As you work with digital images, at some point you’ll reach a point where saving a file is a good idea. It might be an in-progress save to capture work to date as you edit a photo. Perhaps it’s to prepare a file for printing or sharing on the Internet. Or maybe export to social media. Luminar offers many different options for saving and exporting images to meet your needs.
When you are ready to export a finished image, you can choose Export...
Step 1: To Save your files as a picture that you can post or send it somebody, go to the File menu and choose Export.
Step 2: A dialog box will appear that will let you choose where you want to save your photo and what format you want to save it as.
Luminar can save a variety of popular formats including JPEG, TIFF, and Photoshop.
Step 3: To save a file you can share with family, clients, or upload to the web, select JPEG and adjust the quality slider to about 85.
Step 4: Click the Save button to write the file.
High-quality Archives. To archive an photo, save it as a TIFF file. TIFF files preserve all the details and colors in an image and are great for printing.
Saving an Image File
You may need to export multiple files for other tasks. Maybe it's to post online, to drop into a presentation, or to collaborate with others. When you export a file, you can save in a variety of file formats including JPG, TIFF, and PNG.
- Chose the image or images you want to save.
- From the main menu choose File > Export or click the Share image button in the upper right corner and choose Export to image…. A new dialog box opens.
- Choose a location to store the saved file on your hard drive, an attached disk, or using a Cloud storage provider.
- Select from the following optional items:
(When exporting multiple images you may need to mouse click on the options box in the lower left corner of the export dialog box to see these options.)
- Format. Choose from eight different file formats. Some options like TIFF and JPEG may offer additional settings for control over compression and bit depth.
- Sharpen. Choose whether you want to Sharpen the exported file. This can increase details in the edges of the image and overcome some of the compression artifacts of formats like JPEG.
- Resize. You can choose to export at the original size, or to enter a new dimension for the image to fit its long side or short side.
- Color Space. You can choose from 3 color spaces for output.
- sRGB is the narrowest color gamut, but most compatible with the web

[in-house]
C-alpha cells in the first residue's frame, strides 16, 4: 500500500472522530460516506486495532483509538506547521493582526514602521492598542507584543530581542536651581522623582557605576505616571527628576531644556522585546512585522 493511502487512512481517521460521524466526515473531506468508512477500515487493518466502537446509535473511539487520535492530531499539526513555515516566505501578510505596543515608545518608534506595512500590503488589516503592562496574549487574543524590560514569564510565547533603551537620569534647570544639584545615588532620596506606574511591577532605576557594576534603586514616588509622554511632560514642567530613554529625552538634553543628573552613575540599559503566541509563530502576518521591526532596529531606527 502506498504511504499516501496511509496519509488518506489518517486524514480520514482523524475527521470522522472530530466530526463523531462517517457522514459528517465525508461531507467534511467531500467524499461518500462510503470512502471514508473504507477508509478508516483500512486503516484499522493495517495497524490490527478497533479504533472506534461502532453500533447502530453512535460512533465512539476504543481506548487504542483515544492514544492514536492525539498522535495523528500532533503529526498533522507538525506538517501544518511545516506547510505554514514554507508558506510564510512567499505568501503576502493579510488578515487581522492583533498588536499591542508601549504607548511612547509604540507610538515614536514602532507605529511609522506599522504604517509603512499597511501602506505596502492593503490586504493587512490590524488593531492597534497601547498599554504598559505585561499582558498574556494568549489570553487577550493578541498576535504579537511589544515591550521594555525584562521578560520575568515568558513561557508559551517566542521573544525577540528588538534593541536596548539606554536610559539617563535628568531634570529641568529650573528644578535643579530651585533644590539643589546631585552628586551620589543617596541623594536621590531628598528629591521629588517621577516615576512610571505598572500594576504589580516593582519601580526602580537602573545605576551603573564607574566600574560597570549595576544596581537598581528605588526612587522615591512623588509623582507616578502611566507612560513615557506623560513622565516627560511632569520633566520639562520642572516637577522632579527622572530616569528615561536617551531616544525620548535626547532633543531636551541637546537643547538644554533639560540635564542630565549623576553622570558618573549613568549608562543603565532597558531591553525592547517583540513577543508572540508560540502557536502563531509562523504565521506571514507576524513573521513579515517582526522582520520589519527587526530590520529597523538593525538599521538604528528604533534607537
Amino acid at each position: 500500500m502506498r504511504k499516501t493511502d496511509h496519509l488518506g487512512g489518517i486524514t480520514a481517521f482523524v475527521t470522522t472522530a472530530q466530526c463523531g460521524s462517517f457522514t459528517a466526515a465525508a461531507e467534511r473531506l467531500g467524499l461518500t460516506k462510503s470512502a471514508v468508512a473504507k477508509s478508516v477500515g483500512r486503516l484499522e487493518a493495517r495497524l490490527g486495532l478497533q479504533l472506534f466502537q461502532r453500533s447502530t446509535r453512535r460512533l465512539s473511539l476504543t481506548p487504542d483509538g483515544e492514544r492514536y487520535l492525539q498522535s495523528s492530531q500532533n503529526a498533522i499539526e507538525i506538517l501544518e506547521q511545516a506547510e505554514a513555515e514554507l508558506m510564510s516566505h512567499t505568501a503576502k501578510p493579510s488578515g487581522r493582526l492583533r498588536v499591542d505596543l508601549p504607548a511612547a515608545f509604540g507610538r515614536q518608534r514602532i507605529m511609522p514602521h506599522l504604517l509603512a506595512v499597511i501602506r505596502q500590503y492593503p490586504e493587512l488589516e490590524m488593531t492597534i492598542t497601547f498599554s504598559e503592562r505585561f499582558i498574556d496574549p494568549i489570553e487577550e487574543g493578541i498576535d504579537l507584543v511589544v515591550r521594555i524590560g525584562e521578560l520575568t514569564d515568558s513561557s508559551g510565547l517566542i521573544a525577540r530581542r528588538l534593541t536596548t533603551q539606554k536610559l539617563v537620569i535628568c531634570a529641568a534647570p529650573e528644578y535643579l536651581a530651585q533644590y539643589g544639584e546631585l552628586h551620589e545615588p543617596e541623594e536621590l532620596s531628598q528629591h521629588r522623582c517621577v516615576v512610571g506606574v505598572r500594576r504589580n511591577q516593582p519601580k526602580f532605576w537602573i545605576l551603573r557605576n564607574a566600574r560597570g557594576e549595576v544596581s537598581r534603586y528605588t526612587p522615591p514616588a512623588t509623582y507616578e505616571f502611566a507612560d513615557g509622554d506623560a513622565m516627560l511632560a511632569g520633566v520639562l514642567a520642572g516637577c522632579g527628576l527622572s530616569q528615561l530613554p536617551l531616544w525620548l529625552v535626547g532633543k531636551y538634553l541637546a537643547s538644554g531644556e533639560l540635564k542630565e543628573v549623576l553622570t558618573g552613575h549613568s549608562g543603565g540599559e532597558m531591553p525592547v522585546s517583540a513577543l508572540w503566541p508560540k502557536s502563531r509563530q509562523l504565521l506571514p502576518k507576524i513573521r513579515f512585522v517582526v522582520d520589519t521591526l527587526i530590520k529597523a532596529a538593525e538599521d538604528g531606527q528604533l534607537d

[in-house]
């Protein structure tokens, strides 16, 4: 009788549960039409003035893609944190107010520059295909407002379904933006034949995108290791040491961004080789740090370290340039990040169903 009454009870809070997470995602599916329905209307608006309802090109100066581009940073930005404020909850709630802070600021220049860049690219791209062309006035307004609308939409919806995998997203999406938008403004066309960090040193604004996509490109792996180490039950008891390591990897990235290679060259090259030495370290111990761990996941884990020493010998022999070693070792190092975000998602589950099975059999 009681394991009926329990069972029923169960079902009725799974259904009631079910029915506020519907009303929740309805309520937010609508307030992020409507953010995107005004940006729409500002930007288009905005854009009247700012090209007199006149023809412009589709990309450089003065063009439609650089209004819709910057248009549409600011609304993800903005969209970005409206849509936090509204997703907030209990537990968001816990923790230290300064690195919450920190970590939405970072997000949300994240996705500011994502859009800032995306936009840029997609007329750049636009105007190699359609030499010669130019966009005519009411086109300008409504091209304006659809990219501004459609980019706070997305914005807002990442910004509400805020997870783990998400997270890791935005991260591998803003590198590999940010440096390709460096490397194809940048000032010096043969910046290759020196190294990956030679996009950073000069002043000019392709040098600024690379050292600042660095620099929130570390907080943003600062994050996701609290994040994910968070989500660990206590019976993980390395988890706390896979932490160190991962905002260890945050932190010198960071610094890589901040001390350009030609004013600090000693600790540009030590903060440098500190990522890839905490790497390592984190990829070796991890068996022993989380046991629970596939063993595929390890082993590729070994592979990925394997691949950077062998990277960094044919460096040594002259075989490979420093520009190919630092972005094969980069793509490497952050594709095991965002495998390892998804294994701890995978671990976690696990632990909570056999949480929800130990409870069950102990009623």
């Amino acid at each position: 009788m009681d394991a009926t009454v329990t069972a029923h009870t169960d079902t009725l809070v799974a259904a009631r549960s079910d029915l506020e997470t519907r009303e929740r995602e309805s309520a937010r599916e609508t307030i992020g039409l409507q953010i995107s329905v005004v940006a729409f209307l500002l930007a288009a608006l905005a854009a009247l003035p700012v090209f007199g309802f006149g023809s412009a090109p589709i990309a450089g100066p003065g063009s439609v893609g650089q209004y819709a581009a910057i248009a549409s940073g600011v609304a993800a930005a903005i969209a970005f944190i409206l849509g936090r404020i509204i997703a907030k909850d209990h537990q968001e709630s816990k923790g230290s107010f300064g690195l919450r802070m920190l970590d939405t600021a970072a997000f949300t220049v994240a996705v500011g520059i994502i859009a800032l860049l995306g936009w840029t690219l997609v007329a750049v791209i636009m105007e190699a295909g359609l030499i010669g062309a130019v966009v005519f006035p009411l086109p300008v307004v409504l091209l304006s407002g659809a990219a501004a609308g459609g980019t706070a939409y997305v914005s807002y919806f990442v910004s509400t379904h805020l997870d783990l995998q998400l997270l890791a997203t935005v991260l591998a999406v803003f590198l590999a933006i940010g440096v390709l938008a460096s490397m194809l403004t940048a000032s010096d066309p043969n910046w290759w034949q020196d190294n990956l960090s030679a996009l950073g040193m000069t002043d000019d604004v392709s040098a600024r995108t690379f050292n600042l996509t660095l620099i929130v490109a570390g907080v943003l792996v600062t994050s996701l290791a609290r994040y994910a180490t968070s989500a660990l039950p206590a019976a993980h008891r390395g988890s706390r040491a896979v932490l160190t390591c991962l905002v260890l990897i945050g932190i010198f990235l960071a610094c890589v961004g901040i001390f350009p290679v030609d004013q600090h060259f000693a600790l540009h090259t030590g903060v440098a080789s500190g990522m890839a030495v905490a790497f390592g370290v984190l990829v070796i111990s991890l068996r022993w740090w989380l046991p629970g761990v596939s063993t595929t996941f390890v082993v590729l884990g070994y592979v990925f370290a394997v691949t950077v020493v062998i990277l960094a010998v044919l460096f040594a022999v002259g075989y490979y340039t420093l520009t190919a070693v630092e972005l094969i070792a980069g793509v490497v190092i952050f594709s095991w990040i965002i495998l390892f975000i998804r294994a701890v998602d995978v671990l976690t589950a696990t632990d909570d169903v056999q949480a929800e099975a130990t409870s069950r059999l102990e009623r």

- Adobe RGB is a common color space used in computer graphics and many software applications.
- ProPhoto RGB is the widest gamut and supports the broadest range of colors. ProPhoto RGB is the only color space that can contain all the colors captured in a raw format photo.
- Quality. Some formats (like JPEG) allow you to assign a Quality setting which will affect overall compression and the final file size.
If you are exporting a single file, you can change its name to something more descriptive at the top of the dialog box. If you are exporting multiple images, you won't see this option, and the exported files will retain their original file names.
Supported File Formats
The following types of file can be created in Luminar.
- JPEG (.jpg). The Joint Photographic Experts Group (JPEG) format is most often used to display continuous-tone images (such as photos) on the Internet. Most digital cameras use JPEG because it provides excellent compression; the maximum setting provides comparable image quality to much larger file formats like TIFF. Occasionally, the print industry (especially newspapers) will use JPEGs. JPEG is a lossy compression, which means that some data is discarded during compression of the image. JPEGs should not be used as an archive or production file format. You should generally only save JPEG files once because re-saving continues to discard data and lower image quality. If you have acquired an image as a JPEG in your camera, be sure to save the edited document as a native Luminar file.
- PNG (.png). The Portable Network Graphics format provides lossless compression. It is increasingly common on the Internet, as most web browsers support it. The PNG format was created to be a patent-free alternative to GIF. Its major advantage is the PNG-24 file, which allows for 24-bit images (8 bits per channel) and embedded transparency. It is technically superior to GIF.
- TIFF (.tif). The Tagged-Image File Format is one of the most common and flexible formats available. It is widely used to exchange files between applications and computer platforms, and has a long legacy of compatibility. Additionally, TIFF is one of the formats to work in a bit depth of 8 or 16 bits per channel.
- JPEG 2000 (.jp2). The JPEG 2000 format is an update released in the year 2000 from the Joint Photographic Experts Group committee. Its intent was to replace the original JPEG format. It uses a newer wavelet-based method of image compression which is more efficient.
- Photoshop (.psd). The Photoshop format is a common format used in the computer graphics industry. Skylum cannot write a layered file, but can export a file that can be opened by Adobe Photoshop and other software packages which support the format.
- PDF (.pdf). The Portable Document Format (PDF) is a file format invented by Adobe and was intended to be an extension of PostScript. A PDF can be viewed on virtually every operating system and portable media player or phone. The PDF is an open standard, which means that the computer industry is able to create applications that can read or write PDFs without paying Adobe additional fees. This openness led to the quick adoption of PDF, and it is utilized online extensively.